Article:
Having kids can be especially painful when struggling with addiction. Nobody wants their kids to see them drunk or high. Nobody intends to emotionally hurt their children but it happens and kids will remember.
Ignoring the issue is not a good idea as your kids will feel like it’s not their place to ask questions or offer suggestions. They will be confused and scared so it’s better to tackle the topic head on.
Age Appropriate Conversations
Babies and toddlers may not understand addiction but they can certainly feel the difference between a sober parent and a non-sober parent. While the conversation may not be in words it’s important to not to parent your child if you are drunk or high. If you find yourself around alcohol or drugs you can start by pointing at the object and saying “icky” or make a sour face. For example, “Mommy isn’t going to drink this now because it’s icky.” Don’t let your little ones believe that you under the influence is the better parent.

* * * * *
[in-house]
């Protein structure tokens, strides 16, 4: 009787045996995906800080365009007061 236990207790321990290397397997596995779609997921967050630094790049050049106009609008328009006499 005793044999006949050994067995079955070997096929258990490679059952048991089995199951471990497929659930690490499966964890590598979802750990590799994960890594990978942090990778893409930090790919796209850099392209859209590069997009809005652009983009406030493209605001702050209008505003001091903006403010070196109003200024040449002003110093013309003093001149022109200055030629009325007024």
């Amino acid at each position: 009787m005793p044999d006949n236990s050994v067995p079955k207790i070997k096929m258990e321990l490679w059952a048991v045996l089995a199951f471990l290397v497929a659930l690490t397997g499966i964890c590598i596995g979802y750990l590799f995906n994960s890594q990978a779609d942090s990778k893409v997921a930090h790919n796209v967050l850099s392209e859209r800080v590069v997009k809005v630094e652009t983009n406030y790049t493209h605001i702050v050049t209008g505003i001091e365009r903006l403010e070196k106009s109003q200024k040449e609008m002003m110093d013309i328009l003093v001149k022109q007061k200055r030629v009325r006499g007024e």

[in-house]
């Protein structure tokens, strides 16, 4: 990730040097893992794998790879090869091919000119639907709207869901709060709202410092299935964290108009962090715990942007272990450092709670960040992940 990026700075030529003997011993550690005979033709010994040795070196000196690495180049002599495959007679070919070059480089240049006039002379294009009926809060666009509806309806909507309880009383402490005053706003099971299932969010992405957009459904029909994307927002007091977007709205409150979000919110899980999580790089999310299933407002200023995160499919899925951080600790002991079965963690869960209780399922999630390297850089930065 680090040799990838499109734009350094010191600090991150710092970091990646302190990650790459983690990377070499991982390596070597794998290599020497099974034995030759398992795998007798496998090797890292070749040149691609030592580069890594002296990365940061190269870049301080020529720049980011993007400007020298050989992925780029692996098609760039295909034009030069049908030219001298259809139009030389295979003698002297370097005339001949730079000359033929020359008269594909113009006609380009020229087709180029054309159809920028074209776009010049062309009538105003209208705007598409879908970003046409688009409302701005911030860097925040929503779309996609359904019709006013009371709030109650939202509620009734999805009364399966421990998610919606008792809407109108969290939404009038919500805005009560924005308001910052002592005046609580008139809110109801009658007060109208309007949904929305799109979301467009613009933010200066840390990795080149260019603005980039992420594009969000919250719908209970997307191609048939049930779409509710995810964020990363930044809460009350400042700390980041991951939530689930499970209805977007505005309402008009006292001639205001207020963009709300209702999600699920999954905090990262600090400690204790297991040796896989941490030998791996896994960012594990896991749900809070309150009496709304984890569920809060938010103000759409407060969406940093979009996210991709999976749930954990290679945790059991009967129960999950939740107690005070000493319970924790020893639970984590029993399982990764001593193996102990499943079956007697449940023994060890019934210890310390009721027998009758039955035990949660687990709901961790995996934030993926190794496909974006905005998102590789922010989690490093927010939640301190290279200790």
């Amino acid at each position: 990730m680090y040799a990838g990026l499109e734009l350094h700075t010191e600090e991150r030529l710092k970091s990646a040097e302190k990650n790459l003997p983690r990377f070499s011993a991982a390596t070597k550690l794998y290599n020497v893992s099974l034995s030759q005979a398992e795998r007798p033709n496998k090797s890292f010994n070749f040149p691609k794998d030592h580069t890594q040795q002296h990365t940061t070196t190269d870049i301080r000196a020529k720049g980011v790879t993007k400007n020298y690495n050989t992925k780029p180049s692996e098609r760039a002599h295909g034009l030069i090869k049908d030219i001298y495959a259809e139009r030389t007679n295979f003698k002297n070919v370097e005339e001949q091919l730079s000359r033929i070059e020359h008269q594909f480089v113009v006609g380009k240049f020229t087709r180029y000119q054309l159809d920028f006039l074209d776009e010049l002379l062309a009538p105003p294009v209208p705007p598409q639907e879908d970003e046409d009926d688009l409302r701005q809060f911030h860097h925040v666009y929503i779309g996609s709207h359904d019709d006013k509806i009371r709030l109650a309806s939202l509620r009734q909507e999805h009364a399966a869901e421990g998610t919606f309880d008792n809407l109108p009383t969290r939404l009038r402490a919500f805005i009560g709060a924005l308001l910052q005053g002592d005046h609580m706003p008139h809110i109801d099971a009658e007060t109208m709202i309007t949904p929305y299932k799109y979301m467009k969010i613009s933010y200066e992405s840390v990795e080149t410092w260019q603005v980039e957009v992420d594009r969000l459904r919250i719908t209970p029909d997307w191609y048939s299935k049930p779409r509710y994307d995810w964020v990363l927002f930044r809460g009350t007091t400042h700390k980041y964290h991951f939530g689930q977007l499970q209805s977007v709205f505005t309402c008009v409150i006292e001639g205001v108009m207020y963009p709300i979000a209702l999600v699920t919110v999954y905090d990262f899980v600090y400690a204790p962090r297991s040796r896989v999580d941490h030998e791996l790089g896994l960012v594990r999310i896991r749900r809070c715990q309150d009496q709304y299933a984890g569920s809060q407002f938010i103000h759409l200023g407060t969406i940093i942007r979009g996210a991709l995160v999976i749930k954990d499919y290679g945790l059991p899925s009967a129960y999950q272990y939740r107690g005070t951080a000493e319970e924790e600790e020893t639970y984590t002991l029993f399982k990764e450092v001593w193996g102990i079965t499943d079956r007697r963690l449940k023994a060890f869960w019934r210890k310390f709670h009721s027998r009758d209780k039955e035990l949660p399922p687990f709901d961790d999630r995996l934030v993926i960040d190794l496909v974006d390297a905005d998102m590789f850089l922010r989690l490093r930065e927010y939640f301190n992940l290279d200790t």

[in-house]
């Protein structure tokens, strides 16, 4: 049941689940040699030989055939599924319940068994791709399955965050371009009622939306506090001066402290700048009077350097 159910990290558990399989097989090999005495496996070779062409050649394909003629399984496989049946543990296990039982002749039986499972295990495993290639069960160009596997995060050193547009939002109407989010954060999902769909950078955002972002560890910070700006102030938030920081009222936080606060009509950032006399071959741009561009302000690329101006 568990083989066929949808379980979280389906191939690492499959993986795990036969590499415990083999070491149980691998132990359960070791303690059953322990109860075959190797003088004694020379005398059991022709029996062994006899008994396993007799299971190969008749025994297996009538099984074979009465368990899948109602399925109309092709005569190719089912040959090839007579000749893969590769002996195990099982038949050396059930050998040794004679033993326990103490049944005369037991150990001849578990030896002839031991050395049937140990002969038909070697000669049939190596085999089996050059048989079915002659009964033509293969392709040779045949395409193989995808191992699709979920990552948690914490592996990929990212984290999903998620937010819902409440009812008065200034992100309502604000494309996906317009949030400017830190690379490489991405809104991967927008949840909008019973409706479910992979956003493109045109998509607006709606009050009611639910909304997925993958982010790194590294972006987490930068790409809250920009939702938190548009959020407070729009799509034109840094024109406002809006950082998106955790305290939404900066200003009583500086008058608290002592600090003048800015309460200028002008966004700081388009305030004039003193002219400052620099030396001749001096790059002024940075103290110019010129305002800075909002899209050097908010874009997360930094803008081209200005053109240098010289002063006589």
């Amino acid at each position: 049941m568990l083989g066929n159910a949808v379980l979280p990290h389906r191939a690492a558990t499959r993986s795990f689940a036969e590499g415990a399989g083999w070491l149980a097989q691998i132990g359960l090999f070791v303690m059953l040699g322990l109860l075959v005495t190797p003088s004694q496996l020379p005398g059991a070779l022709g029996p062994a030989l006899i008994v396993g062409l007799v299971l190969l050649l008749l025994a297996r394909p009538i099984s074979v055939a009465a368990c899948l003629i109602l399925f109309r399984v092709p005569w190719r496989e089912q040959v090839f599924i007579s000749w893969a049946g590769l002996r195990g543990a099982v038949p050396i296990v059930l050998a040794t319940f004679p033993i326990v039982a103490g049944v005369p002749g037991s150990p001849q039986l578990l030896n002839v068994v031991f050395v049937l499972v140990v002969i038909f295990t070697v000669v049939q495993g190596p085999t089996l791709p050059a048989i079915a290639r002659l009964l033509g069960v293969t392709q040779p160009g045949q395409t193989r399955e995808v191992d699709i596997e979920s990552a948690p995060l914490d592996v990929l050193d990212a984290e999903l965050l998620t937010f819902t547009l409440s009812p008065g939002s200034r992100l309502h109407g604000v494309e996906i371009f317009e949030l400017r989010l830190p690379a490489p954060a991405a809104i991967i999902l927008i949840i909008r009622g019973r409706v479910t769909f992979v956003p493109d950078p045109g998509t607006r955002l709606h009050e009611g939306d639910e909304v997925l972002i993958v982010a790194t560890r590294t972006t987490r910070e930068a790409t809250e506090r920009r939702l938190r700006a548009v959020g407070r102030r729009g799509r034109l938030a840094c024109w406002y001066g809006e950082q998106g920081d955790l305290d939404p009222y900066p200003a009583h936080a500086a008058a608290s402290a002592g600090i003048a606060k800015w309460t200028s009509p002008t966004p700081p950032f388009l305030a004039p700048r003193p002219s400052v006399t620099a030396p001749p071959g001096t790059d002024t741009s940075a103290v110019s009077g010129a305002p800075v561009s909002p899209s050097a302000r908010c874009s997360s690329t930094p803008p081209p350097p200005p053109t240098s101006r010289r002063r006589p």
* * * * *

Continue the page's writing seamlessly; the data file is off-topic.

As children get a little older you can certainly address the topic a little more in depth. For example, you can say, “I don’t want to drink beer but sometimes I can’t help it because I have an addiction. I am trying hard to stop.” This type of communication opens up the door for further conversation and answers the question the child was thinking in their head, ‘why does my daddy drink so much beer?’
Teenagers need to hear your explanations as well. By the time they are teenagers they know when you are drunk or high and they are probably experimenting with drugs and alcohol themselves. This is a good opportunity to open up to them about how hard it is to quit which might give them some valuable insight when they are facing decisions themselves.